How do we justify learning their language and profiting from it without giving back? In becoming a âprofessionâ have we simply become parasites?â
What are we willing to do as individuals to become reconnected with Deaf people? Are we willing to adjust our work choices to accommodate the rhythm of Deaf peopleâs lives?â
Trudy Suggs illustrates this clearly in, A Deaf Perspective: Cultural Respect in Sign Language Interpreting
This type of knowledge (schools for the deaf) is an important element of Deaf culture for many people. Not recognizing its importance, or dismissing it when someone shares this information speaks volumes to cultural (il) literacy.
A participant from that group suddenly said with an incredulous look, âI donât understand why youâre so upset that video interpreters donât know city names? Thatâs really ridiculous. Itâs such a small thing.â I was momentarily caught off-guard by her flippant response. I quickly clarified that I wasnât upset, saying, âQuite the contrary. Itâs just one of those things that Deaf people have to live with. It does become cumbersome if you have to make several calls a day and each video interpreter you encounter doesnât know a city sign or town where a deaf school is.â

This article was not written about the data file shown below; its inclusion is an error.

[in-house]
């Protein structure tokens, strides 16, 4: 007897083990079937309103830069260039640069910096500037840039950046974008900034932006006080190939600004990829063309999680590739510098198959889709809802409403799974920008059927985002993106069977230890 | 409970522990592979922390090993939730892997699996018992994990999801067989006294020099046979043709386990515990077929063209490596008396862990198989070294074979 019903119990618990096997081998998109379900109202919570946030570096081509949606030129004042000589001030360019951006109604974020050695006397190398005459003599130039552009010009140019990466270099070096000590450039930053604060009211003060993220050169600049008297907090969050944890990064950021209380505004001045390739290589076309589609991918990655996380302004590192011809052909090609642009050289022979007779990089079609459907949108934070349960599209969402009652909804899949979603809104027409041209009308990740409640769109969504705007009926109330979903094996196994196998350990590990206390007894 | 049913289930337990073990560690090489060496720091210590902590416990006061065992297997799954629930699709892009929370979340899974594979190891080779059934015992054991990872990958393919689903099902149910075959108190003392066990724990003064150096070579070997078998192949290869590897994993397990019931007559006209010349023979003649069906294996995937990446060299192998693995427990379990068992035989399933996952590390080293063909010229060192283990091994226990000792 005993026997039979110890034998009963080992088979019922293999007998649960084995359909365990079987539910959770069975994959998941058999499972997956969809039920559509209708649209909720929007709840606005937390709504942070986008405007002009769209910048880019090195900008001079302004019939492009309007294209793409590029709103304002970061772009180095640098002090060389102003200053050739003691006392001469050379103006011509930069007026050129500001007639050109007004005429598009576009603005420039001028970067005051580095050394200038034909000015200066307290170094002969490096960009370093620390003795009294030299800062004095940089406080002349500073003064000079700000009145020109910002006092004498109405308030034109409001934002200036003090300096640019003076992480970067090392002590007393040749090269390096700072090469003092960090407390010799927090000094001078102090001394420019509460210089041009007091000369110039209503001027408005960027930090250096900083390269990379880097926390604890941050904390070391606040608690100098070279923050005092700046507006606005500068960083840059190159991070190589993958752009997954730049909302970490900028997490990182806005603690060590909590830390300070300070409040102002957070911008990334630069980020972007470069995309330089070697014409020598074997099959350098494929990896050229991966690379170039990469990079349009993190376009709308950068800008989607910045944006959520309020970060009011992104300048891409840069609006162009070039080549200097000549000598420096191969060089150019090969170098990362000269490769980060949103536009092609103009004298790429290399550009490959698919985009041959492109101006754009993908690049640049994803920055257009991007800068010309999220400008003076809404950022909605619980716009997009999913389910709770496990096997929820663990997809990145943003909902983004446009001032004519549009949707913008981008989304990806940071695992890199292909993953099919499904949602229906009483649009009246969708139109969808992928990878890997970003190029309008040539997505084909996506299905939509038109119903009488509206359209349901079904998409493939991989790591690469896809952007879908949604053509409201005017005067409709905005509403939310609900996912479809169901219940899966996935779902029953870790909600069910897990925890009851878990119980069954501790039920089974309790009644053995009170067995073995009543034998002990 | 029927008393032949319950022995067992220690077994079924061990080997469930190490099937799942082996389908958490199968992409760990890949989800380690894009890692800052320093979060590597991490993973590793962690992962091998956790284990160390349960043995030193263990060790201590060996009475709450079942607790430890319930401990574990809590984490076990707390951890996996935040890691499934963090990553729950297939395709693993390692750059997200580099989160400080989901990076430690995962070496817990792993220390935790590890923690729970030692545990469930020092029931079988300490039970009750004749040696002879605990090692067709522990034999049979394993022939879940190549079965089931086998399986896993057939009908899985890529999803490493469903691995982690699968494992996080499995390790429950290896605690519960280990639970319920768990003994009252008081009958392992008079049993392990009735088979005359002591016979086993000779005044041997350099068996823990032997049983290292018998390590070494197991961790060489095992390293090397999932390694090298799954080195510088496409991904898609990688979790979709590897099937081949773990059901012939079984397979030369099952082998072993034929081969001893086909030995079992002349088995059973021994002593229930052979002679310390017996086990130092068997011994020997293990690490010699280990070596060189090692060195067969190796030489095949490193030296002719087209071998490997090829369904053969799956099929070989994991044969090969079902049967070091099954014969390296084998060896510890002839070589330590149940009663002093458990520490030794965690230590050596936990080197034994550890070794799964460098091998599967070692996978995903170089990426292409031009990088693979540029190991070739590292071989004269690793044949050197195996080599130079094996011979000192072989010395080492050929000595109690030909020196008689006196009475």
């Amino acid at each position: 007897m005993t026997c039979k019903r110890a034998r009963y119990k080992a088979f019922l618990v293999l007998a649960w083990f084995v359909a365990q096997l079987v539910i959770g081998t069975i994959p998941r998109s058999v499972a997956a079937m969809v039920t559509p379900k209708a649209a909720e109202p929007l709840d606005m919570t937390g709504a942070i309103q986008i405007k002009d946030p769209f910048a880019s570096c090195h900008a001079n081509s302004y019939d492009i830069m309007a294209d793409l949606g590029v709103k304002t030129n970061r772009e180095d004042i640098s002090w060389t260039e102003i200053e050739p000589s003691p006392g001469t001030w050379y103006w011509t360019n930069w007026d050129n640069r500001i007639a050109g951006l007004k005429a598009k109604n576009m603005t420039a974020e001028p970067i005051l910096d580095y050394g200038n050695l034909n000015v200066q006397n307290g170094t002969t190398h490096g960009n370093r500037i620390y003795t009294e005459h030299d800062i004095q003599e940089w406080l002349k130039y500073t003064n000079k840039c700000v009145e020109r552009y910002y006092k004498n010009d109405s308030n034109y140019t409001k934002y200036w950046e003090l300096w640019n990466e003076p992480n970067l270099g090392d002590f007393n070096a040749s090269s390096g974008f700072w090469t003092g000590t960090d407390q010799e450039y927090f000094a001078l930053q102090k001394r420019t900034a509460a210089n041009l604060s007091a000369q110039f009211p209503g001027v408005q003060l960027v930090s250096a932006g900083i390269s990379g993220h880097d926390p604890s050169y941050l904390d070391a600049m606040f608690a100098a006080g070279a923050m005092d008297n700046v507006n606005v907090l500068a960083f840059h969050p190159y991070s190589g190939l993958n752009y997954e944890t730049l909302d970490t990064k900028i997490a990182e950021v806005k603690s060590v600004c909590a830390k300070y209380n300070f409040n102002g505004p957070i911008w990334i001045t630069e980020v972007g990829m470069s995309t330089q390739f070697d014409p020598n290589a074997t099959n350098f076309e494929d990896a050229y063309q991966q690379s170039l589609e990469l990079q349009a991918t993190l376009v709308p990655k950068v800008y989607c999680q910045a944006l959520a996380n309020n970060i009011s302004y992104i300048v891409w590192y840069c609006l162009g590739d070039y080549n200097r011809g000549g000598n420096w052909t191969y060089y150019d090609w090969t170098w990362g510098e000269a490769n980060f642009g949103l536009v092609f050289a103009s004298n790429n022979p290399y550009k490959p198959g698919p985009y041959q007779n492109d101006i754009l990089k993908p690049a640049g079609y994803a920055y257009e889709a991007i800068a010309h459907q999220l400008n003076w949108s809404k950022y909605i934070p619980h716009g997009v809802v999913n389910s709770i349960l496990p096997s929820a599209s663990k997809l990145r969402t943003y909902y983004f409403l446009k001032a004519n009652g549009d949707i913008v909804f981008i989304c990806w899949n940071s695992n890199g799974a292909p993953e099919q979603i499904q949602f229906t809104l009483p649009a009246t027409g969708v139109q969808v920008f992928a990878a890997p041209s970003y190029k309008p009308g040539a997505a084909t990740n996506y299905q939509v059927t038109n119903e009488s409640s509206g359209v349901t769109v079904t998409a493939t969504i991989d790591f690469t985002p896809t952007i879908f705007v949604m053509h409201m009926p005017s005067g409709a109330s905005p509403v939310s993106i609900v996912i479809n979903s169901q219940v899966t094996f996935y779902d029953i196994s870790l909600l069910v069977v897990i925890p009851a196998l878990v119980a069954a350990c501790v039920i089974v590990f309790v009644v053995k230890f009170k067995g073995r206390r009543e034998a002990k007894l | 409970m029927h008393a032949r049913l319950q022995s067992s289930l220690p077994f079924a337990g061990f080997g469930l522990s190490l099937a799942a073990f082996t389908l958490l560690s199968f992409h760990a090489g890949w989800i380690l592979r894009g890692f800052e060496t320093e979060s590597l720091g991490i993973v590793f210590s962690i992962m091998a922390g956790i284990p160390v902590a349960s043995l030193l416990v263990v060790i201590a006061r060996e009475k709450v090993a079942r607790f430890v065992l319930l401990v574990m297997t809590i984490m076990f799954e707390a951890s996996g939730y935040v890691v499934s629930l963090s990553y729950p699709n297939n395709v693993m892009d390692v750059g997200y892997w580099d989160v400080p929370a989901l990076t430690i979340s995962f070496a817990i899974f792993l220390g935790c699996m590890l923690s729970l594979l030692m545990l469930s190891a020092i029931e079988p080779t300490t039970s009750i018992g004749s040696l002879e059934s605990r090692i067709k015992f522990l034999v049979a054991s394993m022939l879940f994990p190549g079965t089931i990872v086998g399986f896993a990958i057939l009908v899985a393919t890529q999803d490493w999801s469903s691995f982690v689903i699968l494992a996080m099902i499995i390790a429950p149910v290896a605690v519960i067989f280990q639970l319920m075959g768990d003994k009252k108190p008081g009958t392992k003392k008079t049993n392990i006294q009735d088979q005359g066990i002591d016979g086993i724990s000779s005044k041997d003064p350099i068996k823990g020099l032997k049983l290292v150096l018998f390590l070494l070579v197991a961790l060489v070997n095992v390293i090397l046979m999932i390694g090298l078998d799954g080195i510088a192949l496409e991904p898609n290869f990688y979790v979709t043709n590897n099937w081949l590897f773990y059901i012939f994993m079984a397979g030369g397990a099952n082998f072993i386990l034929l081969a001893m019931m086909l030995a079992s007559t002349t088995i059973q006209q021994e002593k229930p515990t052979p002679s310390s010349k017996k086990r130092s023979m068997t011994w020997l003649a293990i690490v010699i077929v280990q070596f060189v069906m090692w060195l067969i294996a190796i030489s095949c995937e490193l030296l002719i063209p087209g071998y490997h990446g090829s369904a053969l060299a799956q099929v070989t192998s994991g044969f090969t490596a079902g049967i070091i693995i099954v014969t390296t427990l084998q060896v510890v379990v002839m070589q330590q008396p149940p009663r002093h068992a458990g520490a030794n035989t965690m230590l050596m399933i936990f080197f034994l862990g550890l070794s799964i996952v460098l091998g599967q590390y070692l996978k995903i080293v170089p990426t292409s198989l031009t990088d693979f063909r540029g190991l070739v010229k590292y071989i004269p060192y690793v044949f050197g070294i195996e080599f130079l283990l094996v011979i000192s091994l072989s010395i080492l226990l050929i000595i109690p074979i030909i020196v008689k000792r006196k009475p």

In Sign Language Interpreters: Stepping Out of the Shadow of Invisibility, Anna Witter-Merithew asks us to examine the human side of the interpreter.
âDo we think of ourselves as bystandersâpresent from a distance, and therefore, not involved?Â Have we internalized the neutrality we are to bring to our task as non-involvement and disinterest [versus objectivity and emotional maturity]? Â
What do we believe about ourselves, our work and our contribution to the good of the Deaf society? As we explore the answer to this and other hard questions, we must consider the implications of our history of behaving as if invisible and its potential contribution to the diffusion of responsibility.â
Part of having a Deaf heart is caring enough about the well being of Deaf people and their communities to put them above ego, pride, and unwillingness to fight for what is right.Â For example, I have interpreted in Juvenile Court many times and have come across several instances when parents/guardians should have the services of Deaf interpreters.Â It is obvious at the first meeting that the consumers have limited education, cognitive deficits, idiosyncratic language, or some combination of these. I inform their attorneys of this and find out that this case has been ongoing (sometimes up to three years) and the attorneys had no idea about this. Often these lawyers and social service personnel indicate that they âfelt that something was not rightâ about their interactions with clients.Â Numerous interpreters have been working on these cases. They are deemed qualified to work in court; they are certified; all have had some degree of legal training. Why didnât they recognize this? Intervene? Advocate for Deaf Interpreters?
Absence of Context